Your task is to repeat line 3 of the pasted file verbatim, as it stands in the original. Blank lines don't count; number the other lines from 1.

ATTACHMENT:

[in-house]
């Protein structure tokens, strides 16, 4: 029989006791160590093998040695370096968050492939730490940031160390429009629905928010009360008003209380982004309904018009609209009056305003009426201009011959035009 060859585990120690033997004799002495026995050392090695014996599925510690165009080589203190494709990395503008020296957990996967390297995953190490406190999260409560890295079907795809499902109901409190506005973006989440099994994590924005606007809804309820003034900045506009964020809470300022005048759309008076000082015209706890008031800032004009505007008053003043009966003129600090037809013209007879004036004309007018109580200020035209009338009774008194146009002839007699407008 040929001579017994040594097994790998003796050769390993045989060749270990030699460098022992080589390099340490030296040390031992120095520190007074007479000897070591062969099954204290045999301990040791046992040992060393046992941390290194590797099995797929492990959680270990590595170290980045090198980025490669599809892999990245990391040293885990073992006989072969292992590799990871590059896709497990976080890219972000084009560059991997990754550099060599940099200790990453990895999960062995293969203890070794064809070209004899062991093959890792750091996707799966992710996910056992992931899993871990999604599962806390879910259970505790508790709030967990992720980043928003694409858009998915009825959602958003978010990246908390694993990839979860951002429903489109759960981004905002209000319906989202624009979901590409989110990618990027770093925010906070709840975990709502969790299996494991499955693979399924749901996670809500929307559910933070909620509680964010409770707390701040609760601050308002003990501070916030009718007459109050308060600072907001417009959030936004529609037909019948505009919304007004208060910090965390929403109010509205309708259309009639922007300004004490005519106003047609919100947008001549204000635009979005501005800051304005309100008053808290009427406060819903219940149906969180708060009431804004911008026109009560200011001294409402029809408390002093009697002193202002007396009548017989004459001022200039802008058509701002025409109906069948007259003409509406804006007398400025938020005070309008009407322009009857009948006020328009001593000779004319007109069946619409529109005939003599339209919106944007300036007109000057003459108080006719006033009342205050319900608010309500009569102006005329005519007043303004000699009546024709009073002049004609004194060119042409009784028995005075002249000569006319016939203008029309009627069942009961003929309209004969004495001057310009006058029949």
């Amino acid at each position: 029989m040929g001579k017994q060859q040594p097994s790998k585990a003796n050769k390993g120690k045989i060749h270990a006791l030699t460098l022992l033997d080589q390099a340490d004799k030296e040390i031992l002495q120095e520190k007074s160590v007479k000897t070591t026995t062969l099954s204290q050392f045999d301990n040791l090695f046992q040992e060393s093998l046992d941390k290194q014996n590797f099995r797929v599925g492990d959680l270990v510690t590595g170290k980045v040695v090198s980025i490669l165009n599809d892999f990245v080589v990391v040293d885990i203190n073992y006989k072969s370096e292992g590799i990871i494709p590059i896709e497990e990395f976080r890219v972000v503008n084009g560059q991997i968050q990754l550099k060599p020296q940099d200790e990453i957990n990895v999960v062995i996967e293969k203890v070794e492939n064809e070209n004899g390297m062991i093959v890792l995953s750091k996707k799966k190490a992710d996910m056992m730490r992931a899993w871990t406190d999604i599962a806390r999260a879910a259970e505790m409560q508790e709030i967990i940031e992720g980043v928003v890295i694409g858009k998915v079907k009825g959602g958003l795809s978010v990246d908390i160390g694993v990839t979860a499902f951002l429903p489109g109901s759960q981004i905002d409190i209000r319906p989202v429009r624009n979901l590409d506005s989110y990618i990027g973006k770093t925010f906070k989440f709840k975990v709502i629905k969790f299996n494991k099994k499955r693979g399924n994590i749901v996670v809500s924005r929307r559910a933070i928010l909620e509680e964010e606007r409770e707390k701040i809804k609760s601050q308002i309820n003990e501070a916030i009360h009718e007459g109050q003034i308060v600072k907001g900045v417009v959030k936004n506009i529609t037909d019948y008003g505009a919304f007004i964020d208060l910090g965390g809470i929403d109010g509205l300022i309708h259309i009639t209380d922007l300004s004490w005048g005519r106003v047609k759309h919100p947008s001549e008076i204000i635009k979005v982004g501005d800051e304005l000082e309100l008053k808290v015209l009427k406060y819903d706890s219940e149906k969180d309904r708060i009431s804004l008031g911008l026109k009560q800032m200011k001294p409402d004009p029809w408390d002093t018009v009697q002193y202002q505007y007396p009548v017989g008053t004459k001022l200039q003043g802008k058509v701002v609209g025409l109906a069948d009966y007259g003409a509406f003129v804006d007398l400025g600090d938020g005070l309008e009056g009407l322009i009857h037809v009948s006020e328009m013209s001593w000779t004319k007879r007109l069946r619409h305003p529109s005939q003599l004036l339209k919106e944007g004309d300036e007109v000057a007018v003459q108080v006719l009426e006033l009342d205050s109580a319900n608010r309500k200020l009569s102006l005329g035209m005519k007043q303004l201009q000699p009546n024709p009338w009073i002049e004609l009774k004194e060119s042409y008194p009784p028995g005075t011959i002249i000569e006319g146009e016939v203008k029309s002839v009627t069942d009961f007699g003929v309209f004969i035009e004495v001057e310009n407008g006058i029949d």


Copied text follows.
């Amino acid at each position: 029989m040929g001579k017994q060859q040594p097994s790998k585990a003796n050769k390993g120690k045989i060749h270990a006791l030699t460098l022992l033997d080589q390099a340490d004799k030296e040390i031992l002495q120095e520190k007074s160590v007479k000897t070591t026995t062969l099954s204290q050392f045999d301990n040791l090695f046992q040992e060393s093998l046992d941390k290194q014996n590797f099995r797929v599925g492990d959680l270990v510690t590595g170290k980045v040695v090198s980025i490669l165009n599809d892999f990245v080589v990391v040293d885990i203190n073992y006989k072969s370096e292992g590799i990871i494709p590059i896709e497990e990395f976080r890219v972000v503008n084009g560059q991997i968050q990754l550099k060599p020296q940099d200790e990453i957990n990895v999960v062995i996967e293969k203890v070794e492939n064809e070209n004899g390297m062991i093959v890792l995953s750091k996707k799966k190490a992710d996910m056992m730490r992931a899993w871990t406190d999604i599962a806390r999260a879910a259970e505790m409560q508790e709030i967990i940031e992720g980043v928003v890295i694409g858009k998915v079907k009825g959602g958003l795809s978010v990246d908390i160390g694993v990839t979860a499902f951002l429903p489109g109901s759960q981004i905002d409190i209000r319906p989202v429009r624009n979901l590409d506005s989110y990618i990027g973006k770093t925010f906070k989440f709840k975990v709502i629905k969790f299996n494991k099994k499955r693979g399924n994590i749901v996670v809500s924005r929307r559910a933070i928010l909620e509680e964010e606007r409770e707390k701040i809804k609760s601050q308002i309820n003990e501070a916030i009360h009718e007459g109050q003034i308060v600072k907001g900045v417009v959030k936004n506009i529609t037909d019948y008003g505009a919304f007004i964020d208060l910090g965390g809470i929403d109010g509205l300022i309708h259309i009639t209380d922007l300004s004490w005048g005519r106003v047609k759309h919100p947008s001549e008076i204000i635009k979005v982004g501005d800051e304005l000082e309100l008053k808290v015209l009427k406060y819903d706890s219940e149906k969180d309904r708060i009431s804004l008031g911008l026109k009560q800032m200011k001294p409402d004009p029809w408390d002093t018009v009697q002193y202002q505007y007396p009548v017989g008053t004459k001022l200039q003043g802008k058509v701002v609209g025409l109906a069948d009966y007259g003409a509406f003129v804006d007398l400025g600090d938020g005070l309008e009056g009407l322009i009857h037809v009948s006020e328009m013209s001593w000779t004319k007879r007109l069946r619409h305003p529109s005939q003599l004036l339209k919106e944007g004309d300036e007109v000057a007018v003459q108080v006719l009426e006033l009342d205050s109580a319900n608010r309500k200020l009569s102006l005329g035209m005519k007043q303004l201009q000699p009546n024709p009338w009073i002049e004609l009774k004194e060119s042409y008194p009784p028995g005075t011959i002249i000569e006319g146009e016939v203008k029309s002839v009627t069942d009961f007699g003929v309209f004969i035009e004495v001057e310009n407008g006058i029949d």